A smartphone is probably best described as a hybrid of a cell phone and a personal computer. The ability to access the Internet from anywhere allows users to perform work outside of the bounds of a physical office and to remain perpetually in touch through social networks. While this ability gives users the potential to be more productive, it also carries some unique disadvantages as well.
Small Screen Size
Smartphone screens generally measure just a few inches wide and in length. Accessing websites and e-mail from small screens involves extensive scrolling to view all the information, and may be difficult for those with poor eyesight.
Awkward Keyboard Size
Alphanumeric keys are smaller and closer together on a smartphone than they are on a full-size keyboard, which can be problematic for those with larger hands. Some smart phones have QWERTY keyboards, which are meant to mimic traditional computer keyboards. Still, it is not possible to type on the keyboard as fast as you can type on a full-size keyboard consdering one hand is generally used to hold the smartphone.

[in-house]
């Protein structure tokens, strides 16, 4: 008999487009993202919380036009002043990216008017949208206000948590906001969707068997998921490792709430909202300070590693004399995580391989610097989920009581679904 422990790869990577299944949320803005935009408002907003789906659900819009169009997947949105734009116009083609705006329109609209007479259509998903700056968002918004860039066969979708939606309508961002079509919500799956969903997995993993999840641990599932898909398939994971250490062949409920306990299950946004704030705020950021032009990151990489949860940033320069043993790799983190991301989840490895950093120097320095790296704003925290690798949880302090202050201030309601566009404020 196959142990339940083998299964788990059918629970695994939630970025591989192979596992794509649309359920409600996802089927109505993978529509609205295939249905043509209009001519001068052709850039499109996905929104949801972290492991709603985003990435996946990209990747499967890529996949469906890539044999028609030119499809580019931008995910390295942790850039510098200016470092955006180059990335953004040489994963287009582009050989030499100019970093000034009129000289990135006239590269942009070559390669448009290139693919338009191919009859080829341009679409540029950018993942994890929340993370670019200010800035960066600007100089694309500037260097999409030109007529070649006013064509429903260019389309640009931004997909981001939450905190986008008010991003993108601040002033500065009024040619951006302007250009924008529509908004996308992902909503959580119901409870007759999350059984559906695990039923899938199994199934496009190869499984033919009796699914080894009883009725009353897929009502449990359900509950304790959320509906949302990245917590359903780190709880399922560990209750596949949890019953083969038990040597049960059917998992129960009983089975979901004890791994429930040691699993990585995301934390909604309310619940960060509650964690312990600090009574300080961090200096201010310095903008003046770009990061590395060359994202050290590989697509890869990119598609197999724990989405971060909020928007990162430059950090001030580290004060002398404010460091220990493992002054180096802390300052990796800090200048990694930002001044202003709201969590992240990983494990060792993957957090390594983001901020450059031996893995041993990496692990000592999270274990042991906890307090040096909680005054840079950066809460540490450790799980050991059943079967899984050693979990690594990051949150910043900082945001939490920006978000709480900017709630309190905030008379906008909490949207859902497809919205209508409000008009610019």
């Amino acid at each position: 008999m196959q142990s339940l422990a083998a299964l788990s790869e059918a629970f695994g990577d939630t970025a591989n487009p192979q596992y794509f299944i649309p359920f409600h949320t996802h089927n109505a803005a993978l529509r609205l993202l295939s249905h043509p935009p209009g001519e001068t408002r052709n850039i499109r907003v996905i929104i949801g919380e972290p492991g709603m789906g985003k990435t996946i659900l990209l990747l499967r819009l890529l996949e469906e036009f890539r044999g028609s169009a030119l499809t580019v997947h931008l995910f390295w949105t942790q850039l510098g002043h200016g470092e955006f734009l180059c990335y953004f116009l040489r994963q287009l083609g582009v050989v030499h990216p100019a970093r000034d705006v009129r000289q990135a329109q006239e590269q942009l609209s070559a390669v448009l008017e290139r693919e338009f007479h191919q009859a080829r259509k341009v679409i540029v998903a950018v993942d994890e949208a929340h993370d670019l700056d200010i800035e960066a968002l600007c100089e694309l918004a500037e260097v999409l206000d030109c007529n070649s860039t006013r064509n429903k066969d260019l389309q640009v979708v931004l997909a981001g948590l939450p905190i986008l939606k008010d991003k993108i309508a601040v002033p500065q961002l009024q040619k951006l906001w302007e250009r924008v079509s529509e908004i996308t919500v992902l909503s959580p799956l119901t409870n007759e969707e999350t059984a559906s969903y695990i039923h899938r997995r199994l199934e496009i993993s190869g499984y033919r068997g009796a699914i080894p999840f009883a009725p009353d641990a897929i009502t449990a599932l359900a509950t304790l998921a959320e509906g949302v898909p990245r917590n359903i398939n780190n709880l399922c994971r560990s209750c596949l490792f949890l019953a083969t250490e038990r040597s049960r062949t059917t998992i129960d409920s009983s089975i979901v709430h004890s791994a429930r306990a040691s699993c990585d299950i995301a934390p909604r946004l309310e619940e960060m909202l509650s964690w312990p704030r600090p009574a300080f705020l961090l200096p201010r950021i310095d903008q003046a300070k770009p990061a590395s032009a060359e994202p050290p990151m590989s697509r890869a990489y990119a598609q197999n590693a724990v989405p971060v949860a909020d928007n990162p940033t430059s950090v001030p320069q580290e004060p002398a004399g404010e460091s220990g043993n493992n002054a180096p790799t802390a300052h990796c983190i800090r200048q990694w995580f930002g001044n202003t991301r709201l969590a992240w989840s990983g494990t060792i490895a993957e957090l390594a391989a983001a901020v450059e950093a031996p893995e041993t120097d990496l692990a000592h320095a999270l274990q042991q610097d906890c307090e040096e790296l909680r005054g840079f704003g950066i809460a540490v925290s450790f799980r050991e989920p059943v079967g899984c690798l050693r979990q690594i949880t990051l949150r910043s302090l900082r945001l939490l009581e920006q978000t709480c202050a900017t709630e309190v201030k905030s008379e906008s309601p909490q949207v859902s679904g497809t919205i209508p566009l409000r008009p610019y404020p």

Most cell phone providers require users to sign long-term contracts. Internet access is provided at an additional cost, raising the cost of owning a smartphone to £45 to £65 or more per month, depending on the terms of the contract.
Wireless Access Protocol (WAP) uses software to optimise websites for the smaller screen of a smartphone. Not all websites are WAP-enabled so some cannot be accessed, or if they can, they may not show all the content. Images may not appear and scrolling the entire web page can become tedious due to the small screen size.
The small size, lightweight factor and portability of smartphones allow them to be carried at all times, which makes it difficult for some people to designate a clear delineation between work life and home life. Frequent checking of e-mail and Internet applications takes time and attention away from interpersonal relationships.